Santa Elena de Uairen, May 11th 2014, (Venezuelanalysis.com) – Two private Venezuelan polling firms, Hinterlaces and Datanalisis, recently released data concerning Venezuelan public opinion in the face of protest-related violence.
According to a Datanalisis poll, 79.5% of Venezuelans believe the country is in a negative situation. While this statistic was widely reported throughout private and international media, the more in-depth questions of Hinterlaces’ poll took a wider look at the perceived negativity.
After questioning 350 inhabitants of Chacao, a wealthy central district of Caracas, Hinterlaces concluded that 73% reject the violent street barricades in the area as an instrument for protest. 78% of this same group believe that those responsible for the violence should be held accountable for their actions and consequently sanctioned by authorities.
Very similar results were received in the middle class residential Caracas municipality of Baruta.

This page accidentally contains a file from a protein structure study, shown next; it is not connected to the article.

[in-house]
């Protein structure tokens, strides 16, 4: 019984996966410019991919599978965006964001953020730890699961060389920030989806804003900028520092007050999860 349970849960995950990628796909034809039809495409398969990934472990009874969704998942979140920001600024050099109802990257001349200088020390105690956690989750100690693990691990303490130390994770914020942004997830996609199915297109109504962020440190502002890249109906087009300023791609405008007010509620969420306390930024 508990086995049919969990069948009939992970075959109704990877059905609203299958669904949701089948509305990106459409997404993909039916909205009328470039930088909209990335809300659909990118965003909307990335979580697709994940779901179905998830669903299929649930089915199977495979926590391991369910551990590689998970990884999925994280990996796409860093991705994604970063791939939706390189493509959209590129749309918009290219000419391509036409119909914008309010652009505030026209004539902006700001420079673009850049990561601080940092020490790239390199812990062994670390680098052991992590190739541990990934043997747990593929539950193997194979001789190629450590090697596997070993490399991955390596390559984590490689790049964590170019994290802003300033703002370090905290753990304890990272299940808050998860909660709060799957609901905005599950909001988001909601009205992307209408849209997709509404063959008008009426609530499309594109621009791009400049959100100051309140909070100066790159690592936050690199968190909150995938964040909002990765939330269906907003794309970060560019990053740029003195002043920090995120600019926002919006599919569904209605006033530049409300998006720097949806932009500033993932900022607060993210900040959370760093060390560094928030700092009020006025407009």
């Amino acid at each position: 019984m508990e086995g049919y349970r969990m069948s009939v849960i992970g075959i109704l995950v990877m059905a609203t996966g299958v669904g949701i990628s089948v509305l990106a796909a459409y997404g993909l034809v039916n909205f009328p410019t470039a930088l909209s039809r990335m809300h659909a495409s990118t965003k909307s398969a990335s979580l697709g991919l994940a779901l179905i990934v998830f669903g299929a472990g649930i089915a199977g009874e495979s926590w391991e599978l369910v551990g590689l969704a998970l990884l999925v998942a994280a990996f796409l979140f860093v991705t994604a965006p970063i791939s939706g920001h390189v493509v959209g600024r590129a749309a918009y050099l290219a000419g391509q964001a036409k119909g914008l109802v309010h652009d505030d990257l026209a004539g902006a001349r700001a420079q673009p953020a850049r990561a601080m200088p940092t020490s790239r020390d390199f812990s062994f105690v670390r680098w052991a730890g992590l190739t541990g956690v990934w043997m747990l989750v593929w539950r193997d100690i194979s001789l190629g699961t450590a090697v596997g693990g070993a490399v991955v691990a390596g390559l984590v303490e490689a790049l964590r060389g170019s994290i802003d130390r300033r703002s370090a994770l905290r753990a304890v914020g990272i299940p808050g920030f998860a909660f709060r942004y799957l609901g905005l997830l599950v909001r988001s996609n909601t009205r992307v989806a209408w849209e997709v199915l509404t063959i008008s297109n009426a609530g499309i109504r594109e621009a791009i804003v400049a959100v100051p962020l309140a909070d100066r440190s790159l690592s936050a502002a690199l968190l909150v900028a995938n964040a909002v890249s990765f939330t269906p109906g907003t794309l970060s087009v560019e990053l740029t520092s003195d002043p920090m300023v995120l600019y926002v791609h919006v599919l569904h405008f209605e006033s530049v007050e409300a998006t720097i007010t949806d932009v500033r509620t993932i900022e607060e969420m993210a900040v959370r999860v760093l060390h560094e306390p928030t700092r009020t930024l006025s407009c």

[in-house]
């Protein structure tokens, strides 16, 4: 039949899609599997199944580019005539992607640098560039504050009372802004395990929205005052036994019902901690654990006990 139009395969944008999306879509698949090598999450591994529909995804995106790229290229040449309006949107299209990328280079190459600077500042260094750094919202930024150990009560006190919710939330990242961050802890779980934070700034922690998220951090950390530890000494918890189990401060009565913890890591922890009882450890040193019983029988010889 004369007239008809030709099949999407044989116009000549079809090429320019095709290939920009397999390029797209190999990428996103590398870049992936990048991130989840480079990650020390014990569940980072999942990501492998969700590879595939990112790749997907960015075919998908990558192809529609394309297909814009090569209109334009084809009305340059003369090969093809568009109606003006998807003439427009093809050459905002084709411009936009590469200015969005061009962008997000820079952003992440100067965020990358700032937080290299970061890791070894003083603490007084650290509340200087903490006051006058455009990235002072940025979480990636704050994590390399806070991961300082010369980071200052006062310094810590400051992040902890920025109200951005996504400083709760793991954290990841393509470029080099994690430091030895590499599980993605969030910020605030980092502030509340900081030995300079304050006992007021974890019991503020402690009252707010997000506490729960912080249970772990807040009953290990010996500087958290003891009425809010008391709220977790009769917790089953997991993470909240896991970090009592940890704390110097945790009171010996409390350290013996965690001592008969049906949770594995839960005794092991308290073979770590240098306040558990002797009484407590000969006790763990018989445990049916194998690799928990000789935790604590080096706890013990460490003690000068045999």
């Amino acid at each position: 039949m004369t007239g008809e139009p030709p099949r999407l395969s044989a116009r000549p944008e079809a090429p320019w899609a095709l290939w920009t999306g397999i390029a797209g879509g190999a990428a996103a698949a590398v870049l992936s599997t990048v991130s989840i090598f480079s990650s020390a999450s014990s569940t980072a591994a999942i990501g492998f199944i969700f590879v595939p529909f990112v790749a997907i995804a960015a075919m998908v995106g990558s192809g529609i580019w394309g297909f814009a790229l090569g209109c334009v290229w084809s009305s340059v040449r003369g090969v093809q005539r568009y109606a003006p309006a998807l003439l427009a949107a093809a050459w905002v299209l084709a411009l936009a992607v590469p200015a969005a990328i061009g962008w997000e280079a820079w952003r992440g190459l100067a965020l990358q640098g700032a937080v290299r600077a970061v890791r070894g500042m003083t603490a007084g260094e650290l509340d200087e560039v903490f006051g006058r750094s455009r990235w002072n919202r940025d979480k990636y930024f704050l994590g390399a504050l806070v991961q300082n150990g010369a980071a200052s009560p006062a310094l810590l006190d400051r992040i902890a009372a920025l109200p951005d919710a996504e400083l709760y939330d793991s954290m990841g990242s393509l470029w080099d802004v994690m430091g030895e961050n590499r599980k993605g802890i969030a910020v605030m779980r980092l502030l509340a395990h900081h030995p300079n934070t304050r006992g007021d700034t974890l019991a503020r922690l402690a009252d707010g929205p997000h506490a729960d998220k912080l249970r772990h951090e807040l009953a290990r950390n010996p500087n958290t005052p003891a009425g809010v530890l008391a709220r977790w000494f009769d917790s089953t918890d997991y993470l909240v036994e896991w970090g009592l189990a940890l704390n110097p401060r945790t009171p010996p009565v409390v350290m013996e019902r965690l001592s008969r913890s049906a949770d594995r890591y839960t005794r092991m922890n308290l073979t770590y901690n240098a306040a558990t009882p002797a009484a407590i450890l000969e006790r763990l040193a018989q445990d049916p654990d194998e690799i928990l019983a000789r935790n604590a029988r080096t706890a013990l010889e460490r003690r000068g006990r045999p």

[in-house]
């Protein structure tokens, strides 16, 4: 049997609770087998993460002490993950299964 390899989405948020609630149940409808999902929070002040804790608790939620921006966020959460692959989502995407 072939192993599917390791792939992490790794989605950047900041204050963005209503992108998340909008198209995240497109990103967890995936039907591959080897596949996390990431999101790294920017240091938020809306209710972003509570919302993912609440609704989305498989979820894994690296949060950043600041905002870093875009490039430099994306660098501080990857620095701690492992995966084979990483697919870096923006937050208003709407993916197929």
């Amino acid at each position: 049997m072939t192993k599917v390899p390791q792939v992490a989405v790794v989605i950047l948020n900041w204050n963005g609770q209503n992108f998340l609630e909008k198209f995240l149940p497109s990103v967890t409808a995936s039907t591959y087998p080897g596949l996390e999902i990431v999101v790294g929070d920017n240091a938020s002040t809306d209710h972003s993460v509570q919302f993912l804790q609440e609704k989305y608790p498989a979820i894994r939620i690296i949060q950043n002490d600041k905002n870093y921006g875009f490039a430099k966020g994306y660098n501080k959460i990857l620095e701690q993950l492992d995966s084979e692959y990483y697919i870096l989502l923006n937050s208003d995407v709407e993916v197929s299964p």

44% of those questioned in Baruta by Hinterlaces consider the economy to be the gravest problem at hand, though 70% believe that a forceful removal of the democratically elected president, Nicolas Maduro, would cause greater economic strife. Additionally, a large minority, 40%, were doubtful that the current dialogue organized between the government and opposition leadership would lead to any solutions.
In a larger national poll of 1200 people conducted last week, Hinterlaces found that general approval for the Maduro government has risen by one point since April, now reaching 52%.
However the Datanalisis poll of 1300 Venezuelans in April conflicted with this, suggesting that 40.8% approve of the president’s performance, and that a 65% majority believe the Maduro government to be “unstable”.
Well known journalist Jose Vicente Rangel summed up the polls’ findings in an interview with public television broadcaster VTV yesterday evening.
“The Venezuelan people want change, in the form of renovation and rectification, more than a change in [government] model or of president.” he said.
The “weakest point” of the government appears to be Maduro’s economic performance, Rangel noted, since many of those surveyed expressed dissatisfaction in that regard.
On a mass scale, the political analyst concluded, worry and discontent are prevalent, as well as a collective desire to renovate and seek solutions. Extreme emotions, he noted, such as fury and fatalist repudiation, are not widespread.